a1 Department of Anthropology, University of Sussex, Brighton, BNI 9SJ, United Kingdom E-mail: F.Osella@sussex.ac.uk
a2 Department of Anthropology and Sociology, School of Oriental and African Studies, Thornhaugh Street, Russell Square, London, WCIH OXG, United Kingdom E-mail: CO6@soas.ac.uk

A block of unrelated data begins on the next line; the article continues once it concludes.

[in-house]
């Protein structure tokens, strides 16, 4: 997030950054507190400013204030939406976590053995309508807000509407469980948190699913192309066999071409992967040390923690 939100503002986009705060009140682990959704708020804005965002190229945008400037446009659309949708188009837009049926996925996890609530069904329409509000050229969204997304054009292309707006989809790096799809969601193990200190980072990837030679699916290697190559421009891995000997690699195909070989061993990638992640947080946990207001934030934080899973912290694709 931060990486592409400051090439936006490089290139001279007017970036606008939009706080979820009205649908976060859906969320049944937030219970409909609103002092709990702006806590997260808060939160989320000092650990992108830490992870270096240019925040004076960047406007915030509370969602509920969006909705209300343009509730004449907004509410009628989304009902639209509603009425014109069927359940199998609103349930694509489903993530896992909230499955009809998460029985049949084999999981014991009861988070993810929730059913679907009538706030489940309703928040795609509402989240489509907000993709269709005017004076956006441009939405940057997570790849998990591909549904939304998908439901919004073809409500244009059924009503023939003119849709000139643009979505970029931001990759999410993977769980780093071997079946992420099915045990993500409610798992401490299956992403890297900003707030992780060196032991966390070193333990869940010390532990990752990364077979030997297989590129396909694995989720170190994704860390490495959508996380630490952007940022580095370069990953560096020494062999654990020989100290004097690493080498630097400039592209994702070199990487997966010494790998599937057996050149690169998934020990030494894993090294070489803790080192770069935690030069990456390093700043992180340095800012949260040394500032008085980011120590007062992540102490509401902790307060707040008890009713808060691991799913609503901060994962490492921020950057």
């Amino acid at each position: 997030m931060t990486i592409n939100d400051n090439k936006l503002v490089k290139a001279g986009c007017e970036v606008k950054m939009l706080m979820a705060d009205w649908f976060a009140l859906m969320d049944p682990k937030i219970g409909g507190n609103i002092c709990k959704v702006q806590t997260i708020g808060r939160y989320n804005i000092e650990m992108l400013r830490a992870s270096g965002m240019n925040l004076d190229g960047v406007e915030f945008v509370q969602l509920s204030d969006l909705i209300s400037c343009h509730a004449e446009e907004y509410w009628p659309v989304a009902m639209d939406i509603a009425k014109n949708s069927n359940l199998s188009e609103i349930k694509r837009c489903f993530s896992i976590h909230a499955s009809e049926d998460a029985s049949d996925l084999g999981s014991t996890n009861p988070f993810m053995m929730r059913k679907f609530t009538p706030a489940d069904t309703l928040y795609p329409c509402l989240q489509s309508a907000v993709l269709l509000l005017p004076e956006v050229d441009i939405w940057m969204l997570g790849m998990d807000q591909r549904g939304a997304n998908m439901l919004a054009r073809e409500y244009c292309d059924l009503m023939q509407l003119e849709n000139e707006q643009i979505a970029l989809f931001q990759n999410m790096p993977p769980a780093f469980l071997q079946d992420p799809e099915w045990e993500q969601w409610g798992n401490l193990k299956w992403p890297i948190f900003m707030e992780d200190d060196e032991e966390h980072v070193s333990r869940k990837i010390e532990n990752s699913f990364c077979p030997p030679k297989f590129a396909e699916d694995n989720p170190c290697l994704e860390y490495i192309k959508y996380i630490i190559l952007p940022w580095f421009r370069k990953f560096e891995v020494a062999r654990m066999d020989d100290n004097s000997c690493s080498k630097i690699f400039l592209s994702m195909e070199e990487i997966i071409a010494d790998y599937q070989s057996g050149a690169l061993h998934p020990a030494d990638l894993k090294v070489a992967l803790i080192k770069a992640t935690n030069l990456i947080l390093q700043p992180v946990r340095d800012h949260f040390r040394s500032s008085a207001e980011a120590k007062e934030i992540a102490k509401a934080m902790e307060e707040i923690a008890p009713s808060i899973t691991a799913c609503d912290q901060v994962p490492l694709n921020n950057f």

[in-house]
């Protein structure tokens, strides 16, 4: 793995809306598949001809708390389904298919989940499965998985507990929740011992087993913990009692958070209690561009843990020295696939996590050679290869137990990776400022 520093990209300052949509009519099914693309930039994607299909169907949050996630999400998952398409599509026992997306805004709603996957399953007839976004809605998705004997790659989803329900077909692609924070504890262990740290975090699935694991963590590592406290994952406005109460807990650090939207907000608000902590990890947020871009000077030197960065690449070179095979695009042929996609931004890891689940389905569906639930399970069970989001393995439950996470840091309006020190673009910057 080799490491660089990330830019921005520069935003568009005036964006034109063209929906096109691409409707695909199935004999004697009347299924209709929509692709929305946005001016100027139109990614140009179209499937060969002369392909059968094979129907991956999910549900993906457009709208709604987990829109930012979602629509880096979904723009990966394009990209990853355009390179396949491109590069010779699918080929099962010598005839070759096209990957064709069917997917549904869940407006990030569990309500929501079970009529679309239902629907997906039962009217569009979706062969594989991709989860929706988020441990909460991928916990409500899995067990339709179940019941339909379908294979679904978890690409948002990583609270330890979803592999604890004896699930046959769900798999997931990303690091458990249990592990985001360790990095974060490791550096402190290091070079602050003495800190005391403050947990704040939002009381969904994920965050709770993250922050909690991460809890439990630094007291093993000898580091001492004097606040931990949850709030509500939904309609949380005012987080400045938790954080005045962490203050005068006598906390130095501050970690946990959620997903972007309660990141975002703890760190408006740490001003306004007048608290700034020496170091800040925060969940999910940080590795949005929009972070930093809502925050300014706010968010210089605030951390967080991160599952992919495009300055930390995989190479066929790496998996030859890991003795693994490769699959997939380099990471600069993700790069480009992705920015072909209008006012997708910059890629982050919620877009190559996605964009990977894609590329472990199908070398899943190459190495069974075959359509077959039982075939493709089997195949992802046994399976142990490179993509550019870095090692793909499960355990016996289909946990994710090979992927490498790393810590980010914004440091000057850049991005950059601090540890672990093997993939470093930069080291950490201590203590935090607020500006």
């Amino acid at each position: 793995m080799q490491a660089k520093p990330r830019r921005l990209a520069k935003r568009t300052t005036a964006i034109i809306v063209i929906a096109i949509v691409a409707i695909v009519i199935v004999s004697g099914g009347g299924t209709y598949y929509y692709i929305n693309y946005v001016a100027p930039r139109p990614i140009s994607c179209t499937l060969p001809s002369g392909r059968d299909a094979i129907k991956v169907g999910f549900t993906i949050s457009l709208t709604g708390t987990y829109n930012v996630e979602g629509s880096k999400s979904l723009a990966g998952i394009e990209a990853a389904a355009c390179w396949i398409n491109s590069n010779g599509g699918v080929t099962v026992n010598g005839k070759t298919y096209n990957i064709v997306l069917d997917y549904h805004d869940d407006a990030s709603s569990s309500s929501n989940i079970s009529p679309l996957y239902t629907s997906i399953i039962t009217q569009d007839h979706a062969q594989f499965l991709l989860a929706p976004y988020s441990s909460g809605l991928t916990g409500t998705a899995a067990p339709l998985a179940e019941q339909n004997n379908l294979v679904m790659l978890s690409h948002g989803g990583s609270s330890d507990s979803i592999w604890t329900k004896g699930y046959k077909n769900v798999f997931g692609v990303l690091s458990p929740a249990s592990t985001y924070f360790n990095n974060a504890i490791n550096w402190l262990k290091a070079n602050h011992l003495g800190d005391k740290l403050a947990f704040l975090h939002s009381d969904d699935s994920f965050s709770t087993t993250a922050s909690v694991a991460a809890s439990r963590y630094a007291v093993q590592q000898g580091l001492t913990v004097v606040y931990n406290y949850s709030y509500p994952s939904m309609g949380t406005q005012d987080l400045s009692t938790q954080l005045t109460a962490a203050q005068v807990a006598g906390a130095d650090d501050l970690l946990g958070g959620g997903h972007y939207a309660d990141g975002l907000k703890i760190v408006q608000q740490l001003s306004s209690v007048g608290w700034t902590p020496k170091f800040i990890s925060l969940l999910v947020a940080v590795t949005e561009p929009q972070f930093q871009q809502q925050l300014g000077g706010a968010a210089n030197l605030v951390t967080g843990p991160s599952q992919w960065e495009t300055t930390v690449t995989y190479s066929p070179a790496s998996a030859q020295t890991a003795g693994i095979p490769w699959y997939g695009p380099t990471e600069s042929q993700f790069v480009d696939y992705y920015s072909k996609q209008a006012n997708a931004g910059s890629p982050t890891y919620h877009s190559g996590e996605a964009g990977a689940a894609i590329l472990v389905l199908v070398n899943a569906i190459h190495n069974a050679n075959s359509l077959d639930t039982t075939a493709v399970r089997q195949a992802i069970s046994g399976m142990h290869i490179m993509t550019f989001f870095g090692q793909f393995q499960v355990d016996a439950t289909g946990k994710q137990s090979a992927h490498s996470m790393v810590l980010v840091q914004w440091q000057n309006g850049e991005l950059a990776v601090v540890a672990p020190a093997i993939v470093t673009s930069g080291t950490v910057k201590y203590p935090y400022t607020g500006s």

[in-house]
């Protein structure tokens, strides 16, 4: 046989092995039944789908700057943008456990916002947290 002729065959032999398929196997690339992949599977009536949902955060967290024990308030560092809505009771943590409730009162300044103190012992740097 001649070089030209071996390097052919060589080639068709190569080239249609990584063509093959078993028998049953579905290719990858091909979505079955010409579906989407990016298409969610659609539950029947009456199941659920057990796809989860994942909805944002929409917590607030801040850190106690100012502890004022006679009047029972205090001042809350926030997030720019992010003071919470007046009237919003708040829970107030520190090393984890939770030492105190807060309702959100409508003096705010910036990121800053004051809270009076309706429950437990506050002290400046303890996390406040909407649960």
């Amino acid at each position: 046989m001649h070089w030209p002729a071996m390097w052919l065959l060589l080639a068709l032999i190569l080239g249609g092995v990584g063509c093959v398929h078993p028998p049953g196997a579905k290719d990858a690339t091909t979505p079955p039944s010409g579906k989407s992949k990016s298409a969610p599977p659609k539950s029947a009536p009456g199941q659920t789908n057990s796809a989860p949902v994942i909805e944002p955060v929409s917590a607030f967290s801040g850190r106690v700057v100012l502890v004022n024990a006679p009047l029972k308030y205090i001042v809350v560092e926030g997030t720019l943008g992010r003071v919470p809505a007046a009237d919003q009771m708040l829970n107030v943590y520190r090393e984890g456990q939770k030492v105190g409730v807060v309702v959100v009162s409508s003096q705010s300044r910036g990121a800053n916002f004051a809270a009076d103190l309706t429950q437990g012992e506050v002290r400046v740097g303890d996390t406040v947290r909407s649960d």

This paper critiques ethnographic tendencies to idealise and celebrate sufi ‘traditionalism’ as authentically South Asian. We perceive strong academic trends of frank distaste for reformism, which is then inaccurately—and dangerously buttressing Hindutva rhetoric—branded as going against the grain of South Asian society. This often goes along with (inaccurate) branding of all reformism as ‘foreign inspired’ or wah'habi. Kerala's Mujahids (Kerala Naduvathul Mujahideen [KNM]) are clearly part of universalistic trends and shared Islamic impulses towards purification. We acknowledge the importance to KNM of longstanding links to the Arab world, contemporary links to the Gulf, wider currents of Islamic reform (both global and Indian), while also showing how reformism has been producing itself locally since the mid-19th century. Reformist enthusiasm is part of Kerala-wide patterns discernable across all religious communities: 1920s and 1930s agitations for a break from the 19th century past; 1950s post-independence social activism; post 1980s religious revivalism. Kerala's Muslims (like Kerala Hindus and Christians) associate religious reformism with: a self-consciously ‘modern’ outlook; the promotion of education; rallying of support from the middle classes. There is a concomitant contemporary association of orthoprax traditionalism with ‘backward’, superstitious and un-modern practices, troped as being located in rural and low-status locations.